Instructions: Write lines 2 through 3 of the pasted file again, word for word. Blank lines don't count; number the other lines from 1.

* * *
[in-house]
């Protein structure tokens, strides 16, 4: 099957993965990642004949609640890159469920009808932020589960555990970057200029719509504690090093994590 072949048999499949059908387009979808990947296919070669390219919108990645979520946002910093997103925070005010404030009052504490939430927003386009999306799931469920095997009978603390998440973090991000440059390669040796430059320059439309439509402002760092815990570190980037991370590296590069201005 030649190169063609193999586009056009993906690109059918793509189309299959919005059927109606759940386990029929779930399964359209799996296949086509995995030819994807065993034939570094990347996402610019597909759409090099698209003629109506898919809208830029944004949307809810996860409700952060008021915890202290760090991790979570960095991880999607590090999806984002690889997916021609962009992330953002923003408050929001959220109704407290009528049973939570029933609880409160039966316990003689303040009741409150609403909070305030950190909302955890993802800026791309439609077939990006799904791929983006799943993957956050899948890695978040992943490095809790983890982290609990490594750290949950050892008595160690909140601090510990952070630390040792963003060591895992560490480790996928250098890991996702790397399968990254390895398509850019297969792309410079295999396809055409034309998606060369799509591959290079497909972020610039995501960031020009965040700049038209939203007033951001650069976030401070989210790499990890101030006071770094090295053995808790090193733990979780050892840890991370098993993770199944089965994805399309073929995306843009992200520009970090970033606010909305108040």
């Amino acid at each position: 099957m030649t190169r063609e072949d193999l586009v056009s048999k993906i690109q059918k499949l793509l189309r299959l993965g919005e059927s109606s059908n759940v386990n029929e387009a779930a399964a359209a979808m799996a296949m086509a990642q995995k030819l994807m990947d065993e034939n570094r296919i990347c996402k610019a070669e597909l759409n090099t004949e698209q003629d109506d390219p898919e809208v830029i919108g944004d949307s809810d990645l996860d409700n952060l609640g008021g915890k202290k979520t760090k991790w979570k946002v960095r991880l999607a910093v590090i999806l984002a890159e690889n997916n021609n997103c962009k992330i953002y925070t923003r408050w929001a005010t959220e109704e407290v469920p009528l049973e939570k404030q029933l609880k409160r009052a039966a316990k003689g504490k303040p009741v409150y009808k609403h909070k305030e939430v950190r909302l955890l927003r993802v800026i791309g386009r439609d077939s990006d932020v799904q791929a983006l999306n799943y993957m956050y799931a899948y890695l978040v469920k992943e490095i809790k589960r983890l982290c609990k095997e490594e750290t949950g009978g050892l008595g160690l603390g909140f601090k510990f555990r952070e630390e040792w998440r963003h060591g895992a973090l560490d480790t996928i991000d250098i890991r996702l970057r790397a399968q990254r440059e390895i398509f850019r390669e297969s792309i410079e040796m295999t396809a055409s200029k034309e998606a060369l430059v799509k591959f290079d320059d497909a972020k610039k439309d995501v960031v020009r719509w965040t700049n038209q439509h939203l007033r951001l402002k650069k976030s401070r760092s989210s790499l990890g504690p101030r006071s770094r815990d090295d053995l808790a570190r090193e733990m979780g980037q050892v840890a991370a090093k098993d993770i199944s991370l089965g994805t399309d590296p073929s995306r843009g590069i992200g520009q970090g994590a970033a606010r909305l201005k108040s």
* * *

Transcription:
């Protein structure tokens, strides 16, 4: 099957993965990642004949609640890159469920009808932020589960555990970057200029719509504690090093994590 072949048999499949059908387009979808990947296919070669390219919108990645979520946002910093997103925070005010404030009052504490939430927003386009999306799931469920095997009978603390998440973090991000440059390669040796430059320059439309439509402002760092815990570190980037991370590296590069201005 030649190169063609193999586009056009993906690109059918793509189309299959919005059927109606759940386990029929779930399964359209799996296949086509995995030819994807065993034939570094990347996402610019597909759409090099698209003629109506898919809208830029944004949307809810996860409700952060008021915890202290760090991790979570960095991880999607590090999806984002690889997916021609962009992330953002923003408050929001959220109704407290009528049973939570029933609880409160039966316990003689303040009741409150609403909070305030950190909302955890993802800026791309439609077939990006799904791929983006799943993957956050899948890695978040992943490095809790983890982290609990490594750290949950050892008595160690909140601090510990952070630390040792963003060591895992560490480790996928250098890991996702790397399968990254390895398509850019297969792309410079295999396809055409034309998606060369799509591959290079497909972020610039995501960031020009965040700049038209939203007033951001650069976030401070989210790499990890101030006071770094090295053995808790090193733990979780050892840890991370098993993770199944089965994805399309073929995306843009992200520009970090970033606010909305108040």
């Amino acid at each position: 099957m030649t190169r063609e072949d193999l586009v056009s048999k993906i690109q059918k499949l793509l189309r299959l993965g919005e059927s109606s059908n759940v386990n029929e387009a779930a399964a359209a979808m799996a296949m086509a990642q995995k030819l994807m990947d065993e034939n570094r296919i990347c996402k610019a070669e597909l759409n090099t004949e698209q003629d109506d390219p898919e809208v830029i919108g944004d949307s809810d990645l996860d409700n952060l609640g008021g915890k202290k979520t760090k991790w979570k946002v960095r991880l999607a910093v590090i999806l984002a890159e690889n997916n021609n997103c962009k992330i953002y925070t923003r408050w929001a005010t959220e109704e407290v469920p009528l049973e939570k404030q029933l609880k409160r009052a039966a316990k003689g504490k303040p009741v409150y009808k609403h909070k305030e939430v950190r909302l955890l927003r993802v800026i791309g386009r439609d077939s990006d932020v799904q791929a983006l999306n799943y993957m956050y799931a899948y890695l978040v469920k992943e490095i809790k589960r983890l982290c609990k095997e490594e750290t949950g009978g050892l008595g160690l603390g909140f601090k510990f555990r952070e630390e040792w998440r963003h060591g895992a973090l560490d480790t996928i991000d250098i890991r996702l970057r790397a399968q990254r440059e390895i398509f850019r390669e297969s792309i410079e040796m295999t396809a055409s200029k034309e998606a060369l430059v799509k591959f290079d320059d497909a972020k610039k439309d995501v960031v020009r719509w965040t700049n038209q439509h939203l007033r951001l402002k650069k976030s401070r760092s989210s790499l990890g504690p101030r006071s770094r815990d090295d053995l808790a570190r090193e733990m979780g980037q050892v840890a991370a090093k098993d993770i199944s991370l089965g994805t399309d590296p073929s995306r843009g590069i992200g520009q970090g994590a970033a606010r909305l201005k108040s």